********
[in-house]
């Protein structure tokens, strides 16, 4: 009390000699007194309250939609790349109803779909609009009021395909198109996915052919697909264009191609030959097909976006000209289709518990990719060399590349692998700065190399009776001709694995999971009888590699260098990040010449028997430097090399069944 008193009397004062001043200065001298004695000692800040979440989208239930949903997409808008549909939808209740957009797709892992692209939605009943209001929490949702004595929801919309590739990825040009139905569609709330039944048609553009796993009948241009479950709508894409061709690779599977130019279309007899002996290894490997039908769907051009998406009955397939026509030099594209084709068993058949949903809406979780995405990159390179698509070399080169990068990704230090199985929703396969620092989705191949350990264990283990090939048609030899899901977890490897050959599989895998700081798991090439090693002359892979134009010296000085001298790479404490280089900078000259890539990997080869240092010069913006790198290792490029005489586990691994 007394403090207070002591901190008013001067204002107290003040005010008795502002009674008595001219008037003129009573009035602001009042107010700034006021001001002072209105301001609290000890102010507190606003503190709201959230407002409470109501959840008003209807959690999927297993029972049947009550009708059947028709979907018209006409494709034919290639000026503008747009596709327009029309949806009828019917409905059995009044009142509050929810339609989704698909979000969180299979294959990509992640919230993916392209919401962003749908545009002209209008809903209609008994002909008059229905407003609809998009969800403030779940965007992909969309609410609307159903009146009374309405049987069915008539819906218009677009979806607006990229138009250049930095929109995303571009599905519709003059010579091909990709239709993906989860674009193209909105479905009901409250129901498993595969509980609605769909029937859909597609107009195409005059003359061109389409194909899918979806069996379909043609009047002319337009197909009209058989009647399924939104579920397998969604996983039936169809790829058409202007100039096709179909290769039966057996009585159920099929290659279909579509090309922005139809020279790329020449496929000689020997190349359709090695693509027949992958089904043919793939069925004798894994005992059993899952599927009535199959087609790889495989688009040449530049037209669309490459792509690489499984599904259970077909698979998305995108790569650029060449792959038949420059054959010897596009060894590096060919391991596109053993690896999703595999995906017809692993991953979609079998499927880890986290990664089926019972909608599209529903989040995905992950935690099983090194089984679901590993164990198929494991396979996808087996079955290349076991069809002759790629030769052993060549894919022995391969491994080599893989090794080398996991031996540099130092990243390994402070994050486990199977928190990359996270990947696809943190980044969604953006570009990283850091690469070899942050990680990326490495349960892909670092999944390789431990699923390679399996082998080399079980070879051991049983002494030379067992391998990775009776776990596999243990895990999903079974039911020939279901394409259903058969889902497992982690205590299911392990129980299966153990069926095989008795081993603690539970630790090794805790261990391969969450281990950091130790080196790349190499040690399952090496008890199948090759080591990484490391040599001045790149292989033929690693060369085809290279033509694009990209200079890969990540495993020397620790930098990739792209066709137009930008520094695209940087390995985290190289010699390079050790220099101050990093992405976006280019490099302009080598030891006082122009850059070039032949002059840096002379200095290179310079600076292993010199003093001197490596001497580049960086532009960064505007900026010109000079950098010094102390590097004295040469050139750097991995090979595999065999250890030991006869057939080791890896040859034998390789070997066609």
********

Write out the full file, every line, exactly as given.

[in-house]
């Protein structure tokens, strides 16, 4: 009390000699007194309250939609790349109803779909609009009021395909198109996915052919697909264009191609030959097909976006000209289709518990990719060399590349692998700065190399009776001709694995999971009888590699260098990040010449028997430097090399069944 008193009397004062001043200065001298004695000692800040979440989208239930949903997409808008549909939808209740957009797709892992692209939605009943209001929490949702004595929801919309590739990825040009139905569609709330039944048609553009796993009948241009479950709508894409061709690779599977130019279309007899002996290894490997039908769907051009998406009955397939026509030099594209084709068993058949949903809406979780995405990159390179698509070399080169990068990704230090199985929703396969620092989705191949350990264990283990090939048609030899899901977890490897050959599989895998700081798991090439090693002359892979134009010296000085001298790479404490280089900078000259890539990997080869240092010069913006790198290792490029005489586990691994 007394403090207070002591901190008013001067204002107290003040005010008795502002009674008595001219008037003129009573009035602001009042107010700034006021001001002072209105301001609290000890102010507190606003503190709201959230407002409470109501959840008003209807959690999927297993029972049947009550009708059947028709979907018209006409494709034919290639000026503008747009596709327009029309949806009828019917409905059995009044009142509050929810339609989704698909979000969180299979294959990509992640919230993916392209919401962003749908545009002209209008809903209609008994002909008059229905407003609809998009969800403030779940965007992909969309609410609307159903009146009374309405049987069915008539819906218009677009979806607006990229138009250049930095929109995303571009599905519709003059010579091909990709239709993906989860674009193209909105479905009901409250129901498993595969509980609605769909029937859909597609107009195409005059003359061109389409194909899918979806069996379909043609009047002319337009197909009209058989009647399924939104579920397998969604996983039936169809790829058409202007100039096709179909290769039966057996009585159920099929290659279909579509090309922005139809020279790329020449496929000689020997190349359709090695693509027949992958089904043919793939069925004798894994005992059993899952599927009535199959087609790889495989688009040449530049037209669309490459792509690489499984599904259970077909698979998305995108790569650029060449792959038949420059054959010897596009060894590096060919391991596109053993690896999703595999995906017809692993991953979609079998499927880890986290990664089926019972909608599209529903989040995905992950935690099983090194089984679901590993164990198929494991396979996808087996079955290349076991069809002759790629030769052993060549894919022995391969491994080599893989090794080398996991031996540099130092990243390994402070994050486990199977928190990359996270990947696809943190980044969604953006570009990283850091690469070899942050990680990326490495349960892909670092999944390789431990699923390679399996082998080399079980070879051991049983002494030379067992391998990775009776776990596999243990895990999903079974039911020939279901394409259903058969889902497992982690205590299911392990129980299966153990069926095989008795081993603690539970630790090794805790261990391969969450281990950091130790080196790349190499040690399952090496008890199948090759080591990484490391040599001045790149292989033929690693060369085809290279033509694009990209200079890969990540495993020397620790930098990739792209066709137009930008520094695209940087390995985290190289010699390079050790220099101050990093992405976006280019490099302009080598030891006082122009850059070039032949002059840096002379200095290179310079600076292993010199003093001197490596001497580049960086532009960064505007900026010109000079950098010094102390590097004295040469050139750097991995090979595999065999250890030991006869057939080791890896040859034998390789070997066609």